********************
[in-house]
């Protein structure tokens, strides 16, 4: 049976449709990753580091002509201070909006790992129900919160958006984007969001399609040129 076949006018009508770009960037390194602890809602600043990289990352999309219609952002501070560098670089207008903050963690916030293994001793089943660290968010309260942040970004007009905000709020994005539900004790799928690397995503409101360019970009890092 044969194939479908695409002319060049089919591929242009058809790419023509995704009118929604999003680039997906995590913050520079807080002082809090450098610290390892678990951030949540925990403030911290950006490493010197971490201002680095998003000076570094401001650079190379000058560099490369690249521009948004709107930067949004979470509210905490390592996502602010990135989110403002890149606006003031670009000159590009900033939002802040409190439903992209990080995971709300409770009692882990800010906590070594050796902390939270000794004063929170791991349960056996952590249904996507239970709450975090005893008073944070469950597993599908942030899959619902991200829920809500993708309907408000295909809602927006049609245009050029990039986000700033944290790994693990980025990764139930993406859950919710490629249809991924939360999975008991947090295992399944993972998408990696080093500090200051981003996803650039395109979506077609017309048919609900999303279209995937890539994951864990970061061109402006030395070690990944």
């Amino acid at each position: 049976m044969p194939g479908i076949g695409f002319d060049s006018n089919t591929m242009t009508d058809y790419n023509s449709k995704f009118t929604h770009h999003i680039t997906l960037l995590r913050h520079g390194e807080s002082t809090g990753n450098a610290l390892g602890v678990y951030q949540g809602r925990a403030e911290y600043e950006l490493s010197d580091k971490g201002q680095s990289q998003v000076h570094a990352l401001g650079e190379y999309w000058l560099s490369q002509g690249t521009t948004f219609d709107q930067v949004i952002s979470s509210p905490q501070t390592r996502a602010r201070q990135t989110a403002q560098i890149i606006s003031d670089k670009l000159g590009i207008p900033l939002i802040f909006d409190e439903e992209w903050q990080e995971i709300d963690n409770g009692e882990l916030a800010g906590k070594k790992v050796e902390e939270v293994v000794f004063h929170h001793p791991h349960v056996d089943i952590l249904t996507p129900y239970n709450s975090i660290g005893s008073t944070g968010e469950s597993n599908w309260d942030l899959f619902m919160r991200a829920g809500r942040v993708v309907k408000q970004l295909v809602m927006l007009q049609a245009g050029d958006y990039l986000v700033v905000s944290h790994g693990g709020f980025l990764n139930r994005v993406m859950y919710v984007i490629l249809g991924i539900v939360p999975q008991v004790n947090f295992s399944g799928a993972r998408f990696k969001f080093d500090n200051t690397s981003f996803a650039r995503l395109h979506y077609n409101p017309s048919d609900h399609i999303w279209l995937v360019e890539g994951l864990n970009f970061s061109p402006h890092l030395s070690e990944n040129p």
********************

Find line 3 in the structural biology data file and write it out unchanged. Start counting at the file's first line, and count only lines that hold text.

């Amino acid at each position: 049976m044969p194939g479908i076949g695409f002319d060049s006018n089919t591929m242009t009508d058809y790419n023509s449709k995704f009118t929604h770009h999003i680039t997906l960037l995590r913050h520079g390194e807080s002082t809090g990753n450098a610290l390892g602890v678990y951030q949540g809602r925990a403030e911290y600043e950006l490493s010197d580091k971490g201002q680095s990289q998003v000076h570094a990352l401001g650079e190379y999309w000058l560099s490369q002509g690249t521009t948004f219609d709107q930067v949004i952002s979470s509210p905490q501070t390592r996502a602010r201070q990135t989110a403002q560098i890149i606006s003031d670089k670009l000159g590009i207008p900033l939002i802040f909006d409190e439903e992209w903050q990080e995971i709300d963690n409770g009692e882990l916030a800010g906590k070594k790992v050796e902390e939270v293994v000794f004063h929170h001793p791991h349960v056996d089943i952590l249904t996507p129900y239970n709450s975090i660290g005893s008073t944070g968010e469950s597993n599908w309260d942030l899959f619902m919160r991200a829920g809500r942040v993708v309907k408000q970004l295909v809602m927006l007009q049609a245009g050029d958006y990039l986000v700033v905000s944290h790994g693990g709020f980025l990764n139930r994005v993406m859950y919710v984007i490629l249809g991924i539900v939360p999975q008991v004790n947090f295992s399944g799928a993972r998408f990696k969001f080093d500090n200051t690397s981003f996803a650039r995503l395109h979506y077609n409101p017309s048919d609900h399609i999303w279209l995937v360019e890539g994951l864990n970009f970061s061109p402006h890092l030395s070690e990944n040129p």